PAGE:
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Volatility in China's yuan due to escalating U.S. trade friction - PBOC official

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Volatility in China's yuan due to escalating U.S. trade friction - PBOC official
FILE PHOTO: A China yuan note is seen in this illustration photo May 31, 2017. REUTERS/Thomas White/Illustration   -   Copyright  THOMAS WHITE(Reuters)
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YICHUN, China/ SHANGHAI (Reuters) – Volatility in China’s yuan since August is a normal market reaction to escalating trade frictions stoked by the United States and was caused, to some extent, by Washington’s decision to raise tariffs, a senior Chinese central bank official said.

Zhu Jun, director-general of the People’s Bank of China’s international department, made the comments on Saturday to a forum held in the northern Chinese province of Heilongjiang.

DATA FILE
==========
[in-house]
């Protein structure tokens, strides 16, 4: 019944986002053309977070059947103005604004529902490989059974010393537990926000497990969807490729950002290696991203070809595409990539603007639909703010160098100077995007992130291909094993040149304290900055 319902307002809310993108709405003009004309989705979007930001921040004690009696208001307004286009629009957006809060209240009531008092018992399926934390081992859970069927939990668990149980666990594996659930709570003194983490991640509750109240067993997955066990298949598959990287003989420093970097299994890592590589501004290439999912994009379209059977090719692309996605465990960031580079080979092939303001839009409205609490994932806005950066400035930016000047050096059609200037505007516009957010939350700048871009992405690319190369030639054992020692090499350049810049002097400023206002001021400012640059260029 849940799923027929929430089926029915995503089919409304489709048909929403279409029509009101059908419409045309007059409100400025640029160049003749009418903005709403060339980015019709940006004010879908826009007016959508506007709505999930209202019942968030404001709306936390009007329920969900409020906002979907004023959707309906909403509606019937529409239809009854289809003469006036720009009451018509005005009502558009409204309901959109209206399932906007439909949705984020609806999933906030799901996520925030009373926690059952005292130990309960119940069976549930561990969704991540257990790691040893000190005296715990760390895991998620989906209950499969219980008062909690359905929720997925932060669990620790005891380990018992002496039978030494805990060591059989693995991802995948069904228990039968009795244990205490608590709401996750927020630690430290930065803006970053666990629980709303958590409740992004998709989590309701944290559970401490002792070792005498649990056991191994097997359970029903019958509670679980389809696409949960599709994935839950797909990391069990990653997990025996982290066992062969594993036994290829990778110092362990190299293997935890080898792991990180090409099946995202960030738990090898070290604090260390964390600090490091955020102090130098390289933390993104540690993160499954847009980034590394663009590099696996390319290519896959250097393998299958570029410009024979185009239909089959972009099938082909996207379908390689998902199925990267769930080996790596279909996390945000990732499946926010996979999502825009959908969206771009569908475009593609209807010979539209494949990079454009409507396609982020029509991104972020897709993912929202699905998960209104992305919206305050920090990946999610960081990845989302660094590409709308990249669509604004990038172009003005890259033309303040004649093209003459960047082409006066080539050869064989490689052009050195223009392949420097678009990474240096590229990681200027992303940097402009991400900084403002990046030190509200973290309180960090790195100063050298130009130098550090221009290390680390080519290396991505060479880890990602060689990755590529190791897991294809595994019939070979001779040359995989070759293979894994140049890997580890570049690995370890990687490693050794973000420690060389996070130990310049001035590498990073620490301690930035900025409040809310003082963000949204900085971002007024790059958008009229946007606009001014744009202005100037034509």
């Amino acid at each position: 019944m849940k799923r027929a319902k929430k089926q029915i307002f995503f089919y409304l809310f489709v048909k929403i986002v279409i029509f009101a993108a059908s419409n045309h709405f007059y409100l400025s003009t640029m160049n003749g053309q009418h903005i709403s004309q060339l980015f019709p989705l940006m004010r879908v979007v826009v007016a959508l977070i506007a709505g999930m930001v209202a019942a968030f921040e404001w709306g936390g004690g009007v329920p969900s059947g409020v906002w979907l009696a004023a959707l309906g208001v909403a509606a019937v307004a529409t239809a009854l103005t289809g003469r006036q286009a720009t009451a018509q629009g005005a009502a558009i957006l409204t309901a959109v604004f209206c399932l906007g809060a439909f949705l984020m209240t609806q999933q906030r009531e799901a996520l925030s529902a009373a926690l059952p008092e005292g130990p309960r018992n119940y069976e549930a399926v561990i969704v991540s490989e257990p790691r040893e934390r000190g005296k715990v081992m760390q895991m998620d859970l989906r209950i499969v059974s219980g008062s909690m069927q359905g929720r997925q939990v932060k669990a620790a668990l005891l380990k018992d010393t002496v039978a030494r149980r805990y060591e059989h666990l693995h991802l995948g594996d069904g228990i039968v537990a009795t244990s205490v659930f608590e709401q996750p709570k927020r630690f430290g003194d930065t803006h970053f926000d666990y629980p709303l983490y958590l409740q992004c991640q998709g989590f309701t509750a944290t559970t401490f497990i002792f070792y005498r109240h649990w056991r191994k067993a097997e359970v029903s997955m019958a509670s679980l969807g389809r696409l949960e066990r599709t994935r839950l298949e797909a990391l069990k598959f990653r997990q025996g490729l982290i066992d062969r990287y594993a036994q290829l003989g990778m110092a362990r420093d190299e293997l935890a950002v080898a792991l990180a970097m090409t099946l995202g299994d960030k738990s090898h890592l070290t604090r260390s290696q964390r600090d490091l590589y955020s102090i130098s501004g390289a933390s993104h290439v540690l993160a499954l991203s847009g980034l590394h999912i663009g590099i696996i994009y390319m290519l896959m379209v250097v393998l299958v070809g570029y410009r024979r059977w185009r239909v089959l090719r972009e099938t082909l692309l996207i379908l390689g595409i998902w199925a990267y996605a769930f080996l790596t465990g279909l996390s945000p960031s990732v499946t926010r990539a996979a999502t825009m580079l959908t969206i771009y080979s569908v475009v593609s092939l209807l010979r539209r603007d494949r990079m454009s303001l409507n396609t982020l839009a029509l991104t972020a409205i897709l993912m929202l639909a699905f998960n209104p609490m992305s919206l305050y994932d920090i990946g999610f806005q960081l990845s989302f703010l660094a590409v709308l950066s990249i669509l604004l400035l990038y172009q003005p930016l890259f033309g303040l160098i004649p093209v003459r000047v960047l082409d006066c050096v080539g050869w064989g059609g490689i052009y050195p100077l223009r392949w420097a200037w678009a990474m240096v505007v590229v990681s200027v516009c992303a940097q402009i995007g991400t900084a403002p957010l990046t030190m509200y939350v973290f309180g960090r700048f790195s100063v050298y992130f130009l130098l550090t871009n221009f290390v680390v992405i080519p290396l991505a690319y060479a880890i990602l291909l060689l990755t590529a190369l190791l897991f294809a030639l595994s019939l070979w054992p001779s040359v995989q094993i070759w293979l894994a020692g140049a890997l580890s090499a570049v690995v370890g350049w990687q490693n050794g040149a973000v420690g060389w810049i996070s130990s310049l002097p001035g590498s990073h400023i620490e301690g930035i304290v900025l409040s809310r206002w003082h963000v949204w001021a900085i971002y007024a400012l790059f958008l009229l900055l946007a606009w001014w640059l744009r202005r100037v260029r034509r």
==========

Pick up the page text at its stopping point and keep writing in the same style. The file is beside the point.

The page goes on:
The U.S. Treasury Department on Monday labelled China a currency manipulator, hours after China let the yuan drop through a key support level to its lowest point in more than a decade. The moves jolted financial markets, fuelling fears of a global currency war.

Days earlier, U.S. President Donald Trump had vowed to impose a 10% tariff on $300 billion (£249 billion) of Chinese imports from Sept. 1, ending a temporary truce and sharply escalating the trade dispute.

Zhu said that the yuan’s move was a normal reaction to Trump’s tariff threat.

“The labelling…violates basic, common economic sense and international consensus, and is unconvincing,” Zhu said, adding that the Chinese economy was resilient and capable of coping with various situations.

The year-long trade war between the world’s two largest economies has already spread beyond tit-for-tat tariffs on goods to other areas such as technology, and analysts caution retaliation could widen in scope and severity, weighing further on business confidence and global economic growth.

The yuan <CNY=CFXS> lost 1.6% against the dollar last week, but there were signs in the last few sessions that authorities were trying to stabilise it.

(Reporting by Li Zheng, Hongwei Li and Brenda Goh; Editing by Kim Coghill)

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